Justice

The Man Who Reported the Orlando Shooter to the FBI Proves Donald Trump Wrong

June 20th 2016

By:
Tricia Tongco

Presidential candidate Donald Trump is prone to making statements about minority groups that are both offensive and factually inaccurate.

The most recent example of this behavior came when Trump responded to the Pulse nightclub massacre that left 50 people dead by saying that Muslim Americans were unwilling to report extremists to law enforcement.

"They know what’s going on. They know that [Omar Mateen] was bad…They have to cooperate with law enforcement and turn in the people who they know are bad. … But you know what? They didn’t turn them in. And you know what? We had death and destruction."

The facts don't match Trump's rhetoric.

The person who first told the FBI about Omar Mateen in 2014 was, in fact, a Muslim living in the United States. In a first-person essay at The Washington Post, that man, Mohammed A. Malik, makes a clear statement: "I reported Omar Mateen to the FBI. Trump is wrong that Muslims don’t do our part."

The essay gives a detailed account of who Mateen was, how Malik knew him, and what led him to report Mateen to the FBI.

According to the essay, Malik met Mateen in 2006 at an iftar meal at his brother-in-law's home. They both attended the same mosque, and Malik, an entrepreneur who had come to the U.S. from Pakistan at the age of 7 in 1979, tried to act as a mentor to the younger generation in his community, including Mateen. According to Malik, they would talk or text about a half-dozen times a year.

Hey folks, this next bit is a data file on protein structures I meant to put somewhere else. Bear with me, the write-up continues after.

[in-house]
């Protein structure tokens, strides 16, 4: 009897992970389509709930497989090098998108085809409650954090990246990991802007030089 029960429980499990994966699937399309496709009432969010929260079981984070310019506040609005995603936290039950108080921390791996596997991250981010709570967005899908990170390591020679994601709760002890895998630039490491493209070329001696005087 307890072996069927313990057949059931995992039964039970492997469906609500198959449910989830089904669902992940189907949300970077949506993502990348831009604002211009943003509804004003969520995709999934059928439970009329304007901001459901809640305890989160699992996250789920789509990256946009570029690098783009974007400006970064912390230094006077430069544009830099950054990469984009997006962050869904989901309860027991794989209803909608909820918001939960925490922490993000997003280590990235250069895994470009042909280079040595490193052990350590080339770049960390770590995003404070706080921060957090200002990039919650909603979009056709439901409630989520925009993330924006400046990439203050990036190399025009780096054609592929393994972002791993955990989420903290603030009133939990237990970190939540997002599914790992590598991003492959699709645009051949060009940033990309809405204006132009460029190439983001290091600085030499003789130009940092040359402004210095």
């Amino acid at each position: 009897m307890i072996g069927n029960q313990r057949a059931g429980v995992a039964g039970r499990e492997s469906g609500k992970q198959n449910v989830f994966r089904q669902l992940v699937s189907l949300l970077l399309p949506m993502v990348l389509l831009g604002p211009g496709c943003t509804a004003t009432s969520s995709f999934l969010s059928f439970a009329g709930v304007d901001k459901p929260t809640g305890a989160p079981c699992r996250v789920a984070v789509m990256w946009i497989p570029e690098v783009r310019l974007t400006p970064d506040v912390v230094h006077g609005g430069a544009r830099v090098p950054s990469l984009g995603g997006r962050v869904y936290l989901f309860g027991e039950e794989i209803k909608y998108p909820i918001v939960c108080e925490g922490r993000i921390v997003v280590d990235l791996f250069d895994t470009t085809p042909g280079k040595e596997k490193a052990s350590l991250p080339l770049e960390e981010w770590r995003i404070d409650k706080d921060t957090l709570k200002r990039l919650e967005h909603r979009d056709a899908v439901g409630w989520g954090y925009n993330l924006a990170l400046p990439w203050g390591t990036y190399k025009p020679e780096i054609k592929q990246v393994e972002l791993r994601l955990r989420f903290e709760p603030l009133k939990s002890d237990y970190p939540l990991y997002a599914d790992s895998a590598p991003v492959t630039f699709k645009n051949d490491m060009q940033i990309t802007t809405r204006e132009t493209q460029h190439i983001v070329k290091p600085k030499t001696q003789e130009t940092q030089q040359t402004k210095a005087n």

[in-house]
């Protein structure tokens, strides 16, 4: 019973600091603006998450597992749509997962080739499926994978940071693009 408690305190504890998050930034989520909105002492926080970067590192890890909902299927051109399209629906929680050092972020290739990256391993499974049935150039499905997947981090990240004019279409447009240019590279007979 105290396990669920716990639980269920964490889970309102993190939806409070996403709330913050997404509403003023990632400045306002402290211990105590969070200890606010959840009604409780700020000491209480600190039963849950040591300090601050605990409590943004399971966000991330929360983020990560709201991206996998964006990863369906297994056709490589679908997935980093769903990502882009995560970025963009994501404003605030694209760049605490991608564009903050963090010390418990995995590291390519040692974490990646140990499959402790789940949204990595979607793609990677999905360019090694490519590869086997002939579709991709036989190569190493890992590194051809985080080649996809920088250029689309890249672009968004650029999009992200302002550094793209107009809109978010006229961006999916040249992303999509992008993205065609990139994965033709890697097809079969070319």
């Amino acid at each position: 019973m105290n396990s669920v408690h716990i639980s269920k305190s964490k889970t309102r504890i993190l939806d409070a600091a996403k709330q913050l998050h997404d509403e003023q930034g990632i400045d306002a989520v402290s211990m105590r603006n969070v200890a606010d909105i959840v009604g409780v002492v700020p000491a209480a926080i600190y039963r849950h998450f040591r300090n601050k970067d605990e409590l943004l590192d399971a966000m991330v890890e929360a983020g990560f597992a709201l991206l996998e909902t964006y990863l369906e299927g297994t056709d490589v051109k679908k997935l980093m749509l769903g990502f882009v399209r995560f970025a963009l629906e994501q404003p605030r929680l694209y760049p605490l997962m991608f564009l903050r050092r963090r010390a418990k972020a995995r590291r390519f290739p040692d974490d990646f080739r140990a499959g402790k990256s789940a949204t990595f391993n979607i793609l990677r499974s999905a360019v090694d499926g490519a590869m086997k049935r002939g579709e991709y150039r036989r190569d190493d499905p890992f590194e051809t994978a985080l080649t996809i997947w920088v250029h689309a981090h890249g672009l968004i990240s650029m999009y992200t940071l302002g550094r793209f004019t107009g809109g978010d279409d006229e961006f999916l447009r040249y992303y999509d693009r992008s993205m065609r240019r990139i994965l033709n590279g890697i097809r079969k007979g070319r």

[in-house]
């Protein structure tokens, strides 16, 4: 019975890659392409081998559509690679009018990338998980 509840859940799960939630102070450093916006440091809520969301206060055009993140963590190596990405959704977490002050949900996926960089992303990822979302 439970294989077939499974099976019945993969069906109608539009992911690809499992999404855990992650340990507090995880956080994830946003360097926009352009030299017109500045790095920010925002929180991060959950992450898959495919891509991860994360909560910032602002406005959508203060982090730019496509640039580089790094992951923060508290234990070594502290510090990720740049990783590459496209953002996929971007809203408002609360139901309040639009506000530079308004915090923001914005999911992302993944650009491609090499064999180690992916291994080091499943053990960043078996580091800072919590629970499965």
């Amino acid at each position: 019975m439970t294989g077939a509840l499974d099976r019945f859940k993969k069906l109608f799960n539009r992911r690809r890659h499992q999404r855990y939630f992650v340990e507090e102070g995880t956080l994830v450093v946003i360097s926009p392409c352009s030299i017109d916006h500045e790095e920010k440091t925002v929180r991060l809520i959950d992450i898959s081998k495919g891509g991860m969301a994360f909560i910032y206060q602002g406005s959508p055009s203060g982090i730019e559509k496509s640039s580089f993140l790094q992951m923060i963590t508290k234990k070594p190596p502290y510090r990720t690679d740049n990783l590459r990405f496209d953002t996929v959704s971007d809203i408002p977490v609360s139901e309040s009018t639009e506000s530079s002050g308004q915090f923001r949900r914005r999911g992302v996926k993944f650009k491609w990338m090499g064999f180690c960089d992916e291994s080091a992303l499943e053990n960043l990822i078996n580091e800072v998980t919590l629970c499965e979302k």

Omar Mateen

It was in 2014 when Malik saw the red flag that would lead him to report Mateen to the FBI. That summer, Moner Mohammad Abu-Salha, a young man from their local mosque who was known as "jovial and easygoing," had become "the first American-born suicide bomber, driving a truck full of explosives into a government office in Syria."

Malik writes that, according to a posthumous video, Abu-Salha had self-radicalized "by listening to the lectures of Anwar al-Awlaki, the charismatic Yemen-based imam who helped radicalize several Muslims, including the Fort Hood shooter." During a talk with Mateen about Abu-Salha's attack, Malik took note of Mateen's comments:

"That’s when Omar told me he had been watching videos of Awlaki, too, which immediately raised red flags for me. He told me the videos were very powerful.

After speaking with Omar, I contacted the FBI again to let them know that Omar had been watching Awlaki’s tapes. He hadn’t committed any acts of violence and wasn’t planning any, as far as I knew."

He writes about what happened next:

"I never heard from them about Omar again, but apparently they did their job: They looked into him and, finding nothing to go on, they closed the file."

Malik concludes with what exactly motivated him to report Mateen to the FBI:

I had told the FBI about Omar because my community, and Muslims generally, have nothing to hide. I love this country, like most Muslims that I know. I don’t agree with every government policy (I think there’s too much money in politics, for instance), but I’m proud to be an American.

Malik's story highlights the problematic way that Muslims are forced to act as spokespeople for their entire religion in the wake of a terrorist attack. Even though many Muslims have found this imposition unreasonable, hashtags like #NotInMyName Twitter have aimed to let people know that Muslims are not synonymous with ISIS.

Read the rest of Malik's essay at The Washington Post.